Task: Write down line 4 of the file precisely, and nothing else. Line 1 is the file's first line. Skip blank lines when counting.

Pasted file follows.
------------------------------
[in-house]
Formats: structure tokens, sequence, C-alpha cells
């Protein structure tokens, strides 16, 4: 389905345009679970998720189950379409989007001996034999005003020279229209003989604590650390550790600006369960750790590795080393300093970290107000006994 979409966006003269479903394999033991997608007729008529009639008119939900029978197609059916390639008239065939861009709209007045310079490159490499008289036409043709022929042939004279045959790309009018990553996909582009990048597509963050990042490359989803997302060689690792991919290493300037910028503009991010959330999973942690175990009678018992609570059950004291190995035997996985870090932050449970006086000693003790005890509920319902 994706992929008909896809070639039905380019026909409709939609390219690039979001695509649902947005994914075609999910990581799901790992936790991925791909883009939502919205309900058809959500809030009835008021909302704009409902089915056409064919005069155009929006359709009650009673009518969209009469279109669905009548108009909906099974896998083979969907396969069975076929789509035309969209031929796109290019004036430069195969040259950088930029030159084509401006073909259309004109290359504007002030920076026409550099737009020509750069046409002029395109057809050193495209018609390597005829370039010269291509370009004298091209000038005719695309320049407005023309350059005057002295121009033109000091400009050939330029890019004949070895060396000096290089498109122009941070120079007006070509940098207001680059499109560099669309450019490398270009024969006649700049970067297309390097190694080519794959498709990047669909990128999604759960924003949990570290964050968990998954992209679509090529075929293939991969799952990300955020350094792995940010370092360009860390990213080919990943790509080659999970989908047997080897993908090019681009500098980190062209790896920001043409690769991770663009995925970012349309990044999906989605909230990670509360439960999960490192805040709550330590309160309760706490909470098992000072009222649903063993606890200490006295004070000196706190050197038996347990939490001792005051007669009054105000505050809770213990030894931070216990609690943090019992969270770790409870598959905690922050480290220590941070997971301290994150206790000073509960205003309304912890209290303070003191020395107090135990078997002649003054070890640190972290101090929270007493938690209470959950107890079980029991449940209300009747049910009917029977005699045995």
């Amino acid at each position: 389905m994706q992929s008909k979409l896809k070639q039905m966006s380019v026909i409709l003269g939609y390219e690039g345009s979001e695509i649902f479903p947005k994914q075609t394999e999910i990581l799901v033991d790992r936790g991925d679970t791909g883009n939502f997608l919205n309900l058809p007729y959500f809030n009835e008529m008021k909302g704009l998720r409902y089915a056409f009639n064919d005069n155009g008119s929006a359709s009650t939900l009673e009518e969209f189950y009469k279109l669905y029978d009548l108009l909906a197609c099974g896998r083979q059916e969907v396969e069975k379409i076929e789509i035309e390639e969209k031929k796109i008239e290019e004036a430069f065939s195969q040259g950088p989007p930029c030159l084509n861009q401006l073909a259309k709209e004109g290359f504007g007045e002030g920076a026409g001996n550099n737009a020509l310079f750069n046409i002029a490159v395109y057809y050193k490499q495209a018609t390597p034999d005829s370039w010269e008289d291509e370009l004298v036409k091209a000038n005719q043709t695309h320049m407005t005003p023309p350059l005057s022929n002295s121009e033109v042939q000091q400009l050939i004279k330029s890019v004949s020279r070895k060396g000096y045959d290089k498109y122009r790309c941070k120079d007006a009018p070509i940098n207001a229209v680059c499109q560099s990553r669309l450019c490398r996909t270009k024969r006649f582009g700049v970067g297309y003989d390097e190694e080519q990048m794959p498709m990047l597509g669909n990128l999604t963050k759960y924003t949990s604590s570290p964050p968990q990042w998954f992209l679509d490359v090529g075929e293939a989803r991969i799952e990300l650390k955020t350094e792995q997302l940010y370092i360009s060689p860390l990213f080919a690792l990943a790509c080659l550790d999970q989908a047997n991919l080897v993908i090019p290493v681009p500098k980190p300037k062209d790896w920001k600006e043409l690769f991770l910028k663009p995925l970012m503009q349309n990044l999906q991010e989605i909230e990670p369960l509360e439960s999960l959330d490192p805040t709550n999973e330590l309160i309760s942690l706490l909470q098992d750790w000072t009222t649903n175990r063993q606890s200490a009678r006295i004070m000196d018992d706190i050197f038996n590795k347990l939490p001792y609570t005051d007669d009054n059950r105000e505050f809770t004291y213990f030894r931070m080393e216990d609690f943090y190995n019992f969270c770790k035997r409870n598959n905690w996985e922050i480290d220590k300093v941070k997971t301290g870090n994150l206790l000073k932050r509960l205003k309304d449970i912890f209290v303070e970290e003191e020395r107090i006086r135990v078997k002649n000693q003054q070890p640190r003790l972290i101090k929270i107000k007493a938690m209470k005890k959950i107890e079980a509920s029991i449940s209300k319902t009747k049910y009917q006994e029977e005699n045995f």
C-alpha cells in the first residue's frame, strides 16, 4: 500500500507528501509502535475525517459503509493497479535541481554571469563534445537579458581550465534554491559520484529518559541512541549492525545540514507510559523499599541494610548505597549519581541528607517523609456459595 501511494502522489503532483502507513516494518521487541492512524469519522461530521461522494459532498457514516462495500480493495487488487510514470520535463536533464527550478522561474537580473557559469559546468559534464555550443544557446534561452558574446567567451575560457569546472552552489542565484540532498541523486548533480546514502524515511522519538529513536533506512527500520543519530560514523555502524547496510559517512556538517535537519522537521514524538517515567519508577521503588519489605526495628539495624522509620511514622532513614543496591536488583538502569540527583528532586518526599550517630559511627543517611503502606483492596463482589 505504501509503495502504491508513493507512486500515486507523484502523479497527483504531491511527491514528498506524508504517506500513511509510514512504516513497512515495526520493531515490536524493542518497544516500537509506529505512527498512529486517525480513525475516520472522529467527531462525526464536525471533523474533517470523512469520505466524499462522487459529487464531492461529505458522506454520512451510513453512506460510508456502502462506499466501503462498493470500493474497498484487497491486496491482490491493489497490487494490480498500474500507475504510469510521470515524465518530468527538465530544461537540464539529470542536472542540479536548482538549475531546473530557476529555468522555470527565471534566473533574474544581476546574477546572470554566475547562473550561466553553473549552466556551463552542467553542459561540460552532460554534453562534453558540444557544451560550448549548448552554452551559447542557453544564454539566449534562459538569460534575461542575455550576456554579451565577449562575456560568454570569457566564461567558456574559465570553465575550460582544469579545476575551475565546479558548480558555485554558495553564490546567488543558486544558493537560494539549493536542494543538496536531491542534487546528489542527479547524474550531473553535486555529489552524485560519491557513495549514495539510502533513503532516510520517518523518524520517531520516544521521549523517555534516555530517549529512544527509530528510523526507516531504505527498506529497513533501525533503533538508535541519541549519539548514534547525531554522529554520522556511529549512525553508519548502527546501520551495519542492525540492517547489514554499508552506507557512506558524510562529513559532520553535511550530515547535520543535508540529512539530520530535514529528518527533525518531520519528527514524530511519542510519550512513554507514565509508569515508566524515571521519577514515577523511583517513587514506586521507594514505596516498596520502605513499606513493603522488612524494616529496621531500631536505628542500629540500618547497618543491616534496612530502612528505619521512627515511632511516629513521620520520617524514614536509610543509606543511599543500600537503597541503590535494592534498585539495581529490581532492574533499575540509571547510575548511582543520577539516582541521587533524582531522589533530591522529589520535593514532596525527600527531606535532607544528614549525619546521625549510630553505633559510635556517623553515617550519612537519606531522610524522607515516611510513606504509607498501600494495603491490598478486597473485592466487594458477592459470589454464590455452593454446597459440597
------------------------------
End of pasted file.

């Amino acid at each position: 389905m994706q992929s008909k979409l896809k070639q039905m966006s380019v026909i409709l003269g939609y390219e690039g345009s979001e695509i649902f479903p947005k994914q075609t394999e999910i990581l799901v033991d790992r936790g991925d679970t791909g883009n939502f997608l919205n309900l058809p007729y959500f809030n009835e008529m008021k909302g704009l998720r409902y089915a056409f009639n064919d005069n155009g008119s929006a359709s009650t939900l009673e009518e969209f189950y009469k279109l669905y029978d009548l108009l909906a197609c099974g896998r083979q059916e969907v396969e069975k379409i076929e789509i035309e390639e969209k031929k796109i008239e290019e004036a430069f065939s195969q040259g950088p989007p930029c030159l084509n861009q401006l073909a259309k709209e004109g290359f504007g007045e002030g920076a026409g001996n550099n737009a020509l310079f750069n046409i002029a490159v395109y057809y050193k490499q495209a018609t390597p034999d005829s370039w010269e008289d291509e370009l004298v036409k091209a000038n005719q043709t695309h320049m407005t005003p023309p350059l005057s022929n002295s121009e033109v042939q000091q400009l050939i004279k330029s890019v004949s020279r070895k060396g000096y045959d290089k498109y122009r790309c941070k120079d007006a009018p070509i940098n207001a229209v680059c499109q560099s990553r669309l450019c490398r996909t270009k024969r006649f582009g700049v970067g297309y003989d390097e190694e080519q990048m794959p498709m990047l597509g669909n990128l999604t963050k759960y924003t949990s604590s570290p964050p968990q990042w998954f992209l679509d490359v090529g075929e293939a989803r991969i799952e990300l650390k955020t350094e792995q997302l940010y370092i360009s060689p860390l990213f080919a690792l990943a790509c080659l550790d999970q989908a047997n991919l080897v993908i090019p290493v681009p500098k980190p300037k062209d790896w920001k600006e043409l690769f991770l910028k663009p995925l970012m503009q349309n990044l999906q991010e989605i909230e990670p369960l509360e439960s999960l959330d490192p805040t709550n999973e330590l309160i309760s942690l706490l909470q098992d750790w000072t009222t649903n175990r063993q606890s200490a009678r006295i004070m000196d018992d706190i050197f038996n590795k347990l939490p001792y609570t005051d007669d009054n059950r105000e505050f809770t004291y213990f030894r931070m080393e216990d609690f943090y190995n019992f969270c770790k035997r409870n598959n905690w996985e922050i480290d220590k300093v941070k997971t301290g870090n994150l206790l000073k932050r509960l205003k309304d449970i912890f209290v303070e970290e003191e020395r107090i006086r135990v078997k002649n000693q003054q070890p640190r003790l972290i101090k929270i107000k007493a938690m209470k005890k959950i107890e079980a509920s029991i449940s209300k319902t009747k049910y009917q006994e029977e005699n045995f």